9.3 million Americans went through a foreclosure or short sale between 2006 and 2014: Home shopping in Compton California.
One new argument I’m seeing is that over the last decade, 10 million Americans lost their homes through the foreclosure process and given the timing, their credit records are now absolved and they are itching to get out and buy. Unfortunately, most will rely on fixed rate products and the ability to leverage up is preventing them from buying and pushing them into rental Armageddon. Of course those that sell homes see this as a potential bonanza of potential clients. But what are you going to sell? Although inventory is picking up, competition is still fierce and many of these households lost their homes because they were levered up to high. They are in the market for affordable homes which currently, there are very few. The logic goes that since lenders are checking incomes and these loans are fixed, everything is perfectly fine. Yet we are in a big bull run for the stock market and trends do change. In California, housing is incredibly unaffordable to most families. Is there something to be said about those 10 million foreclosed families?
Will the foreclosed buy?
We need to be clear that most of those 10 million foreclosures occurred on properties with boring vanilla 30-year fixed rate mortgages. The toxic junk imploded in dramatic fashion but most of it happened on conventional products. When the income stops, it doesn’t matter what kind of loan you have if you can’t make the payment.
There was a recent report highlighting that most of those who went through a foreclosure would purchase a home with a conventional product only:
Of course this assumes they can out compete investors. Now that property values have been inflated again, it is perfect timing to let the masses back in the game. We are already seeing that the massive run up in home values is losing steam:
The homeownership rate is down to multi-decade lows not because of lack of home buying desire, but because incomes can’t keep up with home prices. Low rates are the only way you can fudge the math and make the monthly nut manageable. For most, the next best (and only) option is renting.
But say you want to buy in Los Angeles, in the heart of county and need “cheaper” priced homes. Let us look at some “deals” in Compton:
949 W Brazil St, Compton, CA 90220
4 beds 1 bath 1,122 sqft
I’m surprised you could squeeze four bedrooms into 1,122 square feet. This place is currently on the market and ready for you. In California, it is rare that someone would stay in a property for a long-time. This home alone has seen a lot of sales action since 2001:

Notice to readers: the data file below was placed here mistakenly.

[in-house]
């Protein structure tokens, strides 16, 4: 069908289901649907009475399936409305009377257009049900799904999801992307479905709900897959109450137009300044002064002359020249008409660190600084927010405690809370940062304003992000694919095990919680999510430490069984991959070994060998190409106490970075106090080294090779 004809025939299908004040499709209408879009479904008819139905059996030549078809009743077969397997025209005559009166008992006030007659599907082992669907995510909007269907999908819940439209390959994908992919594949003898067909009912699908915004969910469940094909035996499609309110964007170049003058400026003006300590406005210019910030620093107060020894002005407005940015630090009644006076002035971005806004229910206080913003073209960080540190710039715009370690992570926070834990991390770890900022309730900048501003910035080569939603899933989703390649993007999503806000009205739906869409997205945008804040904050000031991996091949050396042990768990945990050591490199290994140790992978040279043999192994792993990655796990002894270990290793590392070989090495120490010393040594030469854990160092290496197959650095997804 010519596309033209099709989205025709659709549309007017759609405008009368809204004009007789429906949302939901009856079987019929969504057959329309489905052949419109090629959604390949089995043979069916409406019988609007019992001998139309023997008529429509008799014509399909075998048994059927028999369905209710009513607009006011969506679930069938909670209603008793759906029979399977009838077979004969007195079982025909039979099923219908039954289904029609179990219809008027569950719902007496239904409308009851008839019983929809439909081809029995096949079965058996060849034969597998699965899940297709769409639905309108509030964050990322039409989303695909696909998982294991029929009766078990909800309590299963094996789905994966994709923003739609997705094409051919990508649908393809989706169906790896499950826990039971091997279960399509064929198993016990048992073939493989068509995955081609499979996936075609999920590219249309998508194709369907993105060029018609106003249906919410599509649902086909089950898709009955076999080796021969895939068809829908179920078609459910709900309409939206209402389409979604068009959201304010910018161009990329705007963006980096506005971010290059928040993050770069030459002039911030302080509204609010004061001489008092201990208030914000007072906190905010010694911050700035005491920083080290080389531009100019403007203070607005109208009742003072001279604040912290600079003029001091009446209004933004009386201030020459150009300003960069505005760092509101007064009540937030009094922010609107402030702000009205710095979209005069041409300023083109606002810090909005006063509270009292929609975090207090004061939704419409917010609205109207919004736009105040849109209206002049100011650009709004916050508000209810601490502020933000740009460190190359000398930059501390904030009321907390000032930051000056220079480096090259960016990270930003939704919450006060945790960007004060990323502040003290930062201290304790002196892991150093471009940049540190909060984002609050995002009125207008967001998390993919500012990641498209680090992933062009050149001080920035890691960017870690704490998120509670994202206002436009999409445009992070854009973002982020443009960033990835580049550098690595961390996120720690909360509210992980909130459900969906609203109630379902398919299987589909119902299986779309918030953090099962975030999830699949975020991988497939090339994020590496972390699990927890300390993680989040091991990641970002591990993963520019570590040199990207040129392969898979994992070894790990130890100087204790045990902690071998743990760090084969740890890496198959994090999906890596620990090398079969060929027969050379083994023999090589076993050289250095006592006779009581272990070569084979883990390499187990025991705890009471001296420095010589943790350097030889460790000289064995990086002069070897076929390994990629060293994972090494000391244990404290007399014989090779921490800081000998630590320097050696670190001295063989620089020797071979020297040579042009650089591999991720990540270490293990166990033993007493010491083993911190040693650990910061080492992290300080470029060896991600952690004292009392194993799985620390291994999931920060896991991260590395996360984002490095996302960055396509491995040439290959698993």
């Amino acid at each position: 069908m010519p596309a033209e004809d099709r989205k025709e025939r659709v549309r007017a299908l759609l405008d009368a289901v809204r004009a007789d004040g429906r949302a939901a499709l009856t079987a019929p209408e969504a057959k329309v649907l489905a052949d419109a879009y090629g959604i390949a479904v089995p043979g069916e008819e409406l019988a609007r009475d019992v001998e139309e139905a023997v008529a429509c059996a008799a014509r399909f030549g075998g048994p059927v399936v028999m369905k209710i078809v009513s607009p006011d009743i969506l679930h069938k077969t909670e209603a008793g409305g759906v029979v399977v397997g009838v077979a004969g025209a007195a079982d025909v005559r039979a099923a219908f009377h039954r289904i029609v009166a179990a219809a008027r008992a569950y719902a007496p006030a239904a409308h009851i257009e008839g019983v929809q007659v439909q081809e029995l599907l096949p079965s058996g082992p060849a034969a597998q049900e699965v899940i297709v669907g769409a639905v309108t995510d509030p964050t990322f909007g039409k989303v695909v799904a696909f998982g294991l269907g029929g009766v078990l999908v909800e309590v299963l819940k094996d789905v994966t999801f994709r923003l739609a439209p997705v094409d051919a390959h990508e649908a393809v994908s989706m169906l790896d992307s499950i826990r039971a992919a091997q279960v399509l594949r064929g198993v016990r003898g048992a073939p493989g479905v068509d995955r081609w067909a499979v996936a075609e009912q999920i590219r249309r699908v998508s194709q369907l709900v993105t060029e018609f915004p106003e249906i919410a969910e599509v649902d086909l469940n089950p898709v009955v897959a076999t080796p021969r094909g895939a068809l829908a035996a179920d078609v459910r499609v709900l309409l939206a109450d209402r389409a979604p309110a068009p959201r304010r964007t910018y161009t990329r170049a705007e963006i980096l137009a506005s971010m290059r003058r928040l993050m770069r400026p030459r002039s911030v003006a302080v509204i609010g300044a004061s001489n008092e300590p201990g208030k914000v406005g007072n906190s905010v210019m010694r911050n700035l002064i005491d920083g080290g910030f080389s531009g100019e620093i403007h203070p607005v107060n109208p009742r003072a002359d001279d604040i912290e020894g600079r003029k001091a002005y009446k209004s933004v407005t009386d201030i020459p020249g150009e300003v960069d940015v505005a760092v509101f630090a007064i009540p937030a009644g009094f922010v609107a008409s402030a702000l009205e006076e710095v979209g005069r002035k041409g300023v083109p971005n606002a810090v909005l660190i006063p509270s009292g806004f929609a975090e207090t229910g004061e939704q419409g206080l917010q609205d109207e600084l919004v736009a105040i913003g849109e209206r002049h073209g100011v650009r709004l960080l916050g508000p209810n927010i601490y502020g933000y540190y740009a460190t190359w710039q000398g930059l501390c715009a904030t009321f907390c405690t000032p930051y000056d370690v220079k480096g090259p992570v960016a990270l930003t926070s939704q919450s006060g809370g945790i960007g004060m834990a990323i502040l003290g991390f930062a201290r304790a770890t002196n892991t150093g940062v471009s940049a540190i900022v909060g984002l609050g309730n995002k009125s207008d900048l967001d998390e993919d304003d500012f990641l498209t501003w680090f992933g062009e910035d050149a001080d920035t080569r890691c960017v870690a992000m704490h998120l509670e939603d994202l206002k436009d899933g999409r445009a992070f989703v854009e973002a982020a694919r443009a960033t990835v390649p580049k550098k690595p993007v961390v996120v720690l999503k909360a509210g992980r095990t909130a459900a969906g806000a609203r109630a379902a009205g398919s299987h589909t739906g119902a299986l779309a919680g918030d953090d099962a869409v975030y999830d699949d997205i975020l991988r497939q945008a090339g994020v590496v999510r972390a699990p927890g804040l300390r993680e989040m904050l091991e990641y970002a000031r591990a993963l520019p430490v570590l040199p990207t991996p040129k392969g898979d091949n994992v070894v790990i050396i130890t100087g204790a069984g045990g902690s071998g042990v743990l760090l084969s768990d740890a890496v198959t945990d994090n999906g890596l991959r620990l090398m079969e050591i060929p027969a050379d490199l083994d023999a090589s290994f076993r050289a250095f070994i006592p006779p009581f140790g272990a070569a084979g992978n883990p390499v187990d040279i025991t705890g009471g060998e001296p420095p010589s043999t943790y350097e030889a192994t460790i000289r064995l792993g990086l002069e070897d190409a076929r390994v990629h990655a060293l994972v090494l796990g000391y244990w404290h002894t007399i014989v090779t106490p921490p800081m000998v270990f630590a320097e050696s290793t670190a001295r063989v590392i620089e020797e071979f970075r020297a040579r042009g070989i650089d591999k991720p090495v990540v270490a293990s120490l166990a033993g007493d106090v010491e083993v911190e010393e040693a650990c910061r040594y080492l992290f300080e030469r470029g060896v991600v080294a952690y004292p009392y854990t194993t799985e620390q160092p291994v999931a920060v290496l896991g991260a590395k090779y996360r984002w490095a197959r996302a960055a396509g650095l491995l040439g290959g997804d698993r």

It sold in 2001 for $87,000. Then, a few months later sold for $145,000. Then, 12 years later in 2013 it sold for $155,000. Early in 2014 it sold for $240,000. The current list price is $295,000. Good deal?
But maybe you need a bigger home in Compton:
1201 S Acacia Ave, Compton, CA 90220
5 beds 3 baths 1,842 sqft
Let us take a look at the ad:
“***JUST LISTED HUD HOME IN COMPTON*** This 5 bedroom, 3 bathroom HUD Home features include: chain linked fienced front yard with 3 steps leading up to the wrap around front porch (perfect for relaxing on those summer evenings). Tiled entry with bedroom 1 to the left of the entry that leads to the living room with private door out to the side porch. Spacious kitchen with granite like counter tops, double stainless steel sink, disposal, water softener, vent hood and inside laundry room with access to a 3/4 bath and closet, plus back door which opens out to hardscaped backyard and a 2 car detached garage with addition of 3/4 bath. To the right of the entry is bedroom 2 with private full bathroom with combination bath tub/shower. Stairs at entry lead up to 2nd floor landing which affords access to bedroom 3 and full bathroom 3 with tiled floors and bath tub and bedroom 4 converted to kitchen with double stainless steel sink, disposal and vent hood. Bedroom #5 off of landing. DON’T MISS OUT ON THIS OPPORTUNITY!!!”
I’m not sure how a chain link fence is “perfect for relaxing” but maybe this is a new selling technique that I am unaware of. This is a home that gives us a glimpse into bubble mania:
Someone paid $405,000 back in 2006. This buyer was foreclosed on in 2010 and the home left auction at $100,500. It then sold in 2011 for $235,000. It was foreclosed again in 2014. It is now listed at $330,000. So according to the theory going around, we have two foreclosed families here that are itching to buy new homes. But where? They clearly couldn’t afford these lower priced homes in SoCal. So suddenly they are good to go this time around? In reality the data is showing that these families are more than likely part of the new 10 million renter households in the US.